The restored memoir proper is based on Hemingway's unfinished typescript, which is missing its ending. As a result, in what now serves as the ending by default, the new edition gives unprecedented prominence to Hemingway's less-than-charitable treatment of his friend and rival, F. Scott Fitzgerald, as well as his wife, Zelda, who is portrayed as hawk-eyed, destructive, jealous and crazy. Not only does Fitzgerald require reassurance regarding the size of his penis (hence the title A Matter of Measurements, as the two men size up Scott's package in a restroom), but barman George at the Ritz delivers a fatal blow long after the Paris heydays are gone: "Papa," he asks Hemingway, "who was this Monsieur Fitzgerald that everyone asks me about?" In Hemingway's man-coded universe, this is the mark of failure. ("I never met any one of his class who remembered him," he had similarly written about the scapegoat figure Robert Cohn in his 1926 novel The Sun Also Rises .)
Contrast this portrait of rivalry, which Hemingway understandably was hesitant about considering as the final chapter, with the final sentence of Mary's 1964 version: "But this is how Paris was in the early days when we were very poor and very happy." Here, Paris is the focus as the imaginary city capable of birthing new identities. Admittedly culled from a chapter Hemingway had discarded, Mary's ending, which also contains a cyclical turn from winter to spring, shows the steady hand of competent editors, including co-editor Harry Brague at Scribner's.
To be sure, giving readers access to Hemingway's original typescript is laudable, but when Hotchner talks about publishing ethics, what is really at issue is a rival version that is mass-marketed under the claim of being more authentic than the established one. The problem with this process has been illustrated by the test case of Theodore Dreiser's American masterpiece of naturalism, Sister Carrie , which received a similar make-over in 1981, restoring about 30,000 words along with the author's more sombre ending to create an "unexpurgated" edition mass-produced in a Penguin paperback. In the process, Sister Carrie lost her "innocence," as Stephen C. Brennan has observed (in A Theodore Dreiser Encyclopedia): "It has roiled the critical waters, forcing readers into a choice that can never fully satisfy."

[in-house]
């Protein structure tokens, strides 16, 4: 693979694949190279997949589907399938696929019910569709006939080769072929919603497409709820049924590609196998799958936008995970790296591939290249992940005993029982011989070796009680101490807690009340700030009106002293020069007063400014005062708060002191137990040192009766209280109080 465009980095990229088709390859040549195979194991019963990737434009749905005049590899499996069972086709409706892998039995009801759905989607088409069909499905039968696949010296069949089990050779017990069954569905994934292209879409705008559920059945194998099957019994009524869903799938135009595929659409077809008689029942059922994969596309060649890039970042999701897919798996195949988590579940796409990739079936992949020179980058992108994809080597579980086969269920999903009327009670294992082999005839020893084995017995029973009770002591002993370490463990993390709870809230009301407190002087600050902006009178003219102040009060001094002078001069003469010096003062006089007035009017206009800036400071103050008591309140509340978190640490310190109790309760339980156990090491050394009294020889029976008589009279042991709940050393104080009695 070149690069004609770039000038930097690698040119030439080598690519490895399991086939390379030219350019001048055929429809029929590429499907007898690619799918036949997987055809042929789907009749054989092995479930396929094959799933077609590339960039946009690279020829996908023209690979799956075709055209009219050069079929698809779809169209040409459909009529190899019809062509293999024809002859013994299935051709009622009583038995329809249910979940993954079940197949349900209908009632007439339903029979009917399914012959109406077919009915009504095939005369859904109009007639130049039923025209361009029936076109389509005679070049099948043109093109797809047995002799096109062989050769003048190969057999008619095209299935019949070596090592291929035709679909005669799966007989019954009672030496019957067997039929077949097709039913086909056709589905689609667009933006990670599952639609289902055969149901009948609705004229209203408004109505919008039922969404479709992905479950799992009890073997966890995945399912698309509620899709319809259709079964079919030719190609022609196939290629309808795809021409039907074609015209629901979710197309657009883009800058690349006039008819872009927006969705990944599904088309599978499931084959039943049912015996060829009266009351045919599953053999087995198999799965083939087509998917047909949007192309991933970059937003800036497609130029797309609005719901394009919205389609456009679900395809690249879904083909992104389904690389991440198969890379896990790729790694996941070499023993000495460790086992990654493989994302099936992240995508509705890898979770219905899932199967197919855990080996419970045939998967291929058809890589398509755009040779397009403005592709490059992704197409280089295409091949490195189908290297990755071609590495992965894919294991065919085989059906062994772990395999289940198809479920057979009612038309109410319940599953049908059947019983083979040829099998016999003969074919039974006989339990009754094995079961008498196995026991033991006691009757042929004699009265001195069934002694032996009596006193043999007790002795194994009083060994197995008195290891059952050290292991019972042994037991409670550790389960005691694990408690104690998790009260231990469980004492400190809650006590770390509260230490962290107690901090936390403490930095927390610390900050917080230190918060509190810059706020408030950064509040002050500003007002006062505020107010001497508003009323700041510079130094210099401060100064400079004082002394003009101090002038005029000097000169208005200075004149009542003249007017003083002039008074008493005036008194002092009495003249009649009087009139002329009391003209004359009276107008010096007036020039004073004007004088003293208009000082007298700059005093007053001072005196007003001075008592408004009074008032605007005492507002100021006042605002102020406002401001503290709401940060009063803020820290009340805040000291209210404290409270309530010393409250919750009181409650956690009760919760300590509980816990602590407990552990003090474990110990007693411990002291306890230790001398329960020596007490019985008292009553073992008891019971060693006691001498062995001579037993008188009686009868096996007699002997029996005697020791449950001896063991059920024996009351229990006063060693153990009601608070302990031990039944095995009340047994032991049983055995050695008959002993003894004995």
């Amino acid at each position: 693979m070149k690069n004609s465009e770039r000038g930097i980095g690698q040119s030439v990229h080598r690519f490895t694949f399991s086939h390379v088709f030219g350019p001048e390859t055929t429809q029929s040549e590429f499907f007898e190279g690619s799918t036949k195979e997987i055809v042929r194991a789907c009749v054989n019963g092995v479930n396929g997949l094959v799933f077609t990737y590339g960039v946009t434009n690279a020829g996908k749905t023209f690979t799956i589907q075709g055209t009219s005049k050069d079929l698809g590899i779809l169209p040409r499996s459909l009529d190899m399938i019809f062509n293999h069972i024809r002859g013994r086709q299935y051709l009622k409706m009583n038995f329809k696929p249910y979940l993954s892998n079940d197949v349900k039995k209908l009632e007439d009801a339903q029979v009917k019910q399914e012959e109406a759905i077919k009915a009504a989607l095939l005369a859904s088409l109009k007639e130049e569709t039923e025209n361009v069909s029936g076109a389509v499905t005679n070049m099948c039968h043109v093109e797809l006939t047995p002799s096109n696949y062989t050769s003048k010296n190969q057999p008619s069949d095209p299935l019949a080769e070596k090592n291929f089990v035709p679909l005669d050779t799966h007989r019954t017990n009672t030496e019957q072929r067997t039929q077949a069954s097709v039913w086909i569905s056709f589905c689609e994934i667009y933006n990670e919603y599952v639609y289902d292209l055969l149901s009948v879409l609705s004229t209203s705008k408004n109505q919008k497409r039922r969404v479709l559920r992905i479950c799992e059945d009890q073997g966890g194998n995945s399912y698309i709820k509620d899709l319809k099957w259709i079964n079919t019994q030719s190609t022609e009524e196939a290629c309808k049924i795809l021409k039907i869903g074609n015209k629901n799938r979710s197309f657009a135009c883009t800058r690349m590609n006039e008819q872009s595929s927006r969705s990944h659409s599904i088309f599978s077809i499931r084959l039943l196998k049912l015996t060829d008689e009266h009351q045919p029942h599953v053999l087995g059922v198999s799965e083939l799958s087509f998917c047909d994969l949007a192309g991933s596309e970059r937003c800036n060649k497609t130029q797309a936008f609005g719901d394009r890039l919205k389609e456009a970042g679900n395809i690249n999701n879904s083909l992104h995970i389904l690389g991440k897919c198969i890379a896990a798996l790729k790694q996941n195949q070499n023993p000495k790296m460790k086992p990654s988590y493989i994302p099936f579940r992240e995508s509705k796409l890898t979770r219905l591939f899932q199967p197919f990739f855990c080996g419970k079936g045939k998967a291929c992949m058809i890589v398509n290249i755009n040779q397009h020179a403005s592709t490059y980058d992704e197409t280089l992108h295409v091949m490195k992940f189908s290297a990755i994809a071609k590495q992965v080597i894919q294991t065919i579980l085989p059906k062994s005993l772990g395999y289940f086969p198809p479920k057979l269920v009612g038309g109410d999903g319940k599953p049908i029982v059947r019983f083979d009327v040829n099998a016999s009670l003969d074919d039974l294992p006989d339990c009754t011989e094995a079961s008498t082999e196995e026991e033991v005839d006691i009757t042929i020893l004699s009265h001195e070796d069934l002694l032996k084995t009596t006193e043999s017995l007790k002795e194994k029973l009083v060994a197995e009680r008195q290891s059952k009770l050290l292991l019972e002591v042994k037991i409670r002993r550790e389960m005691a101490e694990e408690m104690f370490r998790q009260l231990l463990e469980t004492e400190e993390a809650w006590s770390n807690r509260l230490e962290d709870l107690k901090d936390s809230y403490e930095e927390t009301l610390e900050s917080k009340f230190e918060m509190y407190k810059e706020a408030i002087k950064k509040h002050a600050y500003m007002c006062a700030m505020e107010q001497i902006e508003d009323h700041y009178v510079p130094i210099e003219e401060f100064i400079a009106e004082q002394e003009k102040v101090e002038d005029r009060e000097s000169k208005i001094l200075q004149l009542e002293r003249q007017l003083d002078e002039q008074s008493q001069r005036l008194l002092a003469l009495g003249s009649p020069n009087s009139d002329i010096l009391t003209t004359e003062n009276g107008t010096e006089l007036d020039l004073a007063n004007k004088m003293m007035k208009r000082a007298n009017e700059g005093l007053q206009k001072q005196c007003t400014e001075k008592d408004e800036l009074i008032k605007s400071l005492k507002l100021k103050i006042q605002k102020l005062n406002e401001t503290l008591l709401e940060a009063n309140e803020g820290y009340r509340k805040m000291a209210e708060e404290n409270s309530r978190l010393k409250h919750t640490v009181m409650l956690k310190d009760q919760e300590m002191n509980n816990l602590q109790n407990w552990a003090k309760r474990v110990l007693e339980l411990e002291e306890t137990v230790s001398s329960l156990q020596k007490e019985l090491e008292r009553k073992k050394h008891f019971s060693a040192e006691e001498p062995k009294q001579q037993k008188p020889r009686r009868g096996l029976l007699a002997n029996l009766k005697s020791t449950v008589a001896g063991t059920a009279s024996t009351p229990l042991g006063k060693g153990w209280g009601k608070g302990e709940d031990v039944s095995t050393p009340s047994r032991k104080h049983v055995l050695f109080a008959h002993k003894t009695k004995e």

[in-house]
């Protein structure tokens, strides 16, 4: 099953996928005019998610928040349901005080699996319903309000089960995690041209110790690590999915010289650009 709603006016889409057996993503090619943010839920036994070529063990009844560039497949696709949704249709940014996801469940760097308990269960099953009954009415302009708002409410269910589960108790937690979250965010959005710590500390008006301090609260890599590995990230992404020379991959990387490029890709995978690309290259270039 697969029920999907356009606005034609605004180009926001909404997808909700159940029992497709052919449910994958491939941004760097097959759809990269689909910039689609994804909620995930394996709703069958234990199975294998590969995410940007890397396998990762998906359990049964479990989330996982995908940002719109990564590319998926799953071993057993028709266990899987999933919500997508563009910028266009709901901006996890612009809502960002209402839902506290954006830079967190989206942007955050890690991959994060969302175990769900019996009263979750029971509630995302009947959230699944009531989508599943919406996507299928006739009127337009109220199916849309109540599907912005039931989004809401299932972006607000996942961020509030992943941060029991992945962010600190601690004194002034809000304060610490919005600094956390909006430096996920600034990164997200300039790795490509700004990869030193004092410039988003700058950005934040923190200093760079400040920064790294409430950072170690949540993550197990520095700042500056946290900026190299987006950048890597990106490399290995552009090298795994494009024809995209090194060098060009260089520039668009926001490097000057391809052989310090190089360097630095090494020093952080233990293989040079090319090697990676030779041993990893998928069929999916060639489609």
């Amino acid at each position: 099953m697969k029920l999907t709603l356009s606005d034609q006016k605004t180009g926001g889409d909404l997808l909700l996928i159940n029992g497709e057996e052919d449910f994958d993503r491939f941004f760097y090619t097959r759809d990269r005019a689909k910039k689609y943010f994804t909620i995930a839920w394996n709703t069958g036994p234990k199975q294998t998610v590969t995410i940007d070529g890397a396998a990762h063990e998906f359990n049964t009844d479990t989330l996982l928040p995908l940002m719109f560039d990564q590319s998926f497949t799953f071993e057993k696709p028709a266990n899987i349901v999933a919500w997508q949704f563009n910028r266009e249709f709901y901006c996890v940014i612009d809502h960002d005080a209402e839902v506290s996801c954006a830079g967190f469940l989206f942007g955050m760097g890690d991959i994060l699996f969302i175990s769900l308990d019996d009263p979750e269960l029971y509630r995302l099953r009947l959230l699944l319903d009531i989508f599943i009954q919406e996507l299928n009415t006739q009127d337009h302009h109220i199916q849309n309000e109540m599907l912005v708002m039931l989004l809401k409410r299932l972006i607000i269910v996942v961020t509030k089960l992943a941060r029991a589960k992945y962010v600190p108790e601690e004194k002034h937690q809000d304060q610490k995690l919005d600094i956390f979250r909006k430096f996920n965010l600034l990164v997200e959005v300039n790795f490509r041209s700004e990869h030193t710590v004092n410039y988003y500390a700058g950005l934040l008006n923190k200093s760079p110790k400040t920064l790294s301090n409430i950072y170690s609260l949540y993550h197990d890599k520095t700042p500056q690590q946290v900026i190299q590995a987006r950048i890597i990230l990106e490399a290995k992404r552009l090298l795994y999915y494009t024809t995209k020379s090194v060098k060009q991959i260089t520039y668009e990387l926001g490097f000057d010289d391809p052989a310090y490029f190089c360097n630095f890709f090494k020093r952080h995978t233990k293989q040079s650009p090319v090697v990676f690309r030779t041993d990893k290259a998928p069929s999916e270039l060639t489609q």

Ethically and pragmatically, restoring an author's original intent is a slippery slope when the published text has stood the test of time and when edits have been approved by authors or their legal representatives. For if we follow the logic of restoration to its extreme, should The Sun Also Rises have its first chapter restored, since its removal was clearly prompted by Scott Fitzgerald's forthright criticism of it (as shown in Michael Reynolds' biography)?
In truth, writing and publishing always involves editing, as spouses, friends and professional editors exert influence (Michel Foucault's concept of the "author function" usefully highlights the author as a composite), and a text receives its full authority through its reception by readers. Texts are not born, but are made, in a complex process of reader and institutional engagement across multiple generations.
Consider, then, a final irony. Readers may be surprised to learn that Hemingway considered calling his memoir The Early Eye and the Ear (How Paris was in the Early Days), an awkward title and most certainly a publisher's marketing nightmare, then and now. Mary turned to Hotchner, who supplied the fortuitous Hemingway quote: "If you are lucky enough to have lived in Paris as a young man, then wherever you go for the rest of your life, it stays with you, for Paris is a moveable feast."
The collaborative title stuck, standing proud even in A Moveable Feast: The Restored Edition - but thereby also forcefully contradicting Scribner's promotional claim, which advertises the book as "restored to the way Hemingway originally delivered it 50 years ago." Instead, the restored edition has gone cherry-picking, accepting some of Mary's editing choices but not others.
Irene Gammel holds a Canada Research Chair in Modern Literature and Culture at Ryerson University in Toronto. She is the author of Baroness Elsa: A Cultural Biography and Looking for Anne: How L.M. Montgomery Dreamed Up a Literary Classic.